Your most humble Servant,

KENELM DIGBY.

Winchester House, March 20, 1642.

AUTHOR'S PREFACE.

TO THE READER.

CERTAINLY that man were greedy of life, who should desire to live when all the world were at an end; and he must needs be very impatient, who would repine at death in the society of all things that suffer under it. Had not almost every man suffered by the press, or were not the tyranny thereof become universal, I had not wanted reason for complaint: but in times wherein I have lived to behold the highest perversion of that excellent invention, the name of his majesty defamed, the honour of parliament depraved, the writings of both depravedly, anticipatively, counterfeitly imprinted ; complaints may seem ridiculous in private persons; and men condition

of my

may be as incapable of affronts, as hopeless of their reparations. And truly had not the duty I owe unto the importunity of friends, and the allegiance I must ever acknowledge unto truth, prevailed with me, the inactivity of my disposition might have made these sufferings continual, and time, that brings other things to light, should have satisfied me in the remedy of its oblivion. But because things evidently false are not only printed, but many things of truth most falsely set forth, in this latter I could not but think myself engaged. For though we have no power to redress the former, yet in the other, reparation being within ourselves, I have at present represented unto the world a full and intended copy of that piece, which was most imperfectly and surreptitiously published before.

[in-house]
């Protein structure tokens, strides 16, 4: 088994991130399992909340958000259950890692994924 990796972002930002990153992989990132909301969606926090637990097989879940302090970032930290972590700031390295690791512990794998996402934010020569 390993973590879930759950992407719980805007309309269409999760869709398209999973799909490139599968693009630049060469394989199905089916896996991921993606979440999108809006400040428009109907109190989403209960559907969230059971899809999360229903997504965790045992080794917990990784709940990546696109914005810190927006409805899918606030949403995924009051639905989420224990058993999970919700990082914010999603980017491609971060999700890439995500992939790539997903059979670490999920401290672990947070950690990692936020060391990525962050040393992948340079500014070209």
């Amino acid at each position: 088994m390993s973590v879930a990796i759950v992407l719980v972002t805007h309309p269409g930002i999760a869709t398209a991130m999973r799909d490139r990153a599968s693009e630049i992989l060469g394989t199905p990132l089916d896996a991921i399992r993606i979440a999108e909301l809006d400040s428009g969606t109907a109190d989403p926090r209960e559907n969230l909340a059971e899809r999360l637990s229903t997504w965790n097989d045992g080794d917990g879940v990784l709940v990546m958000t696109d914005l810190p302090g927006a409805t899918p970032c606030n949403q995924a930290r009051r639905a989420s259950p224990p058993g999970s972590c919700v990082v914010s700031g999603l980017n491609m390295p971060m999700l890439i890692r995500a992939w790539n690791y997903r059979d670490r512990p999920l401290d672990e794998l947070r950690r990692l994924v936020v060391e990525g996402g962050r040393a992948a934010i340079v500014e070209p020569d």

This I confess, about seven years past, with some others of affinity thereto, for my private exercise and satisfaction I had at leisurable hours composed; which being communicated unto one, it became common unto many, and was by transcription successively corrupted, until it arrived in a most depraved copy at the press. He that shall peruse that work, and shall take notice of sundry particulars and personal expressions therein, will easily discern the intention was not public: and being a private exercise directed to myself, what is delivered therein, was rather a memorial unto me, than an example or rule unto any other : and therefore if there be any singularity therein correspondent unto the private conceptions of any man, it doth not advantage them : or if dissentaneous thereunto, it no way overthrows them. It was penned in such a place, and with such disadvantage, that (I protest) from the first setting of pen unto paper, I had not the assistance of any good book, whereby to promote my invention, or relieve my memory, and therefore there might be many real lapses therein, which others might take notice of, and more than I suspected my• self. It was set down many years past, and was the sense of my conception at that time, not an immutable law unto my advancing judgment at all times; and therefore there might be many things therein plausible unto my passed apprehension, which are not agreeable unto my present self. There are many things delivered rhetorically, many expressions therein merely tropical, and as they best illustrate my intention, and therefore also there are many things to be taken in a soft and flexible sense, and not to be called unto the rigid test of reason. Lastly, all that is contained therein, is in submission unto maturer discernments; and as I have declared, shall no further father them than the best and learned judgments shall authorise them; under favour of which considerations I have made its secrecy public, and committed the truth there to every ingenuous reader.

THOMAS BROWNE.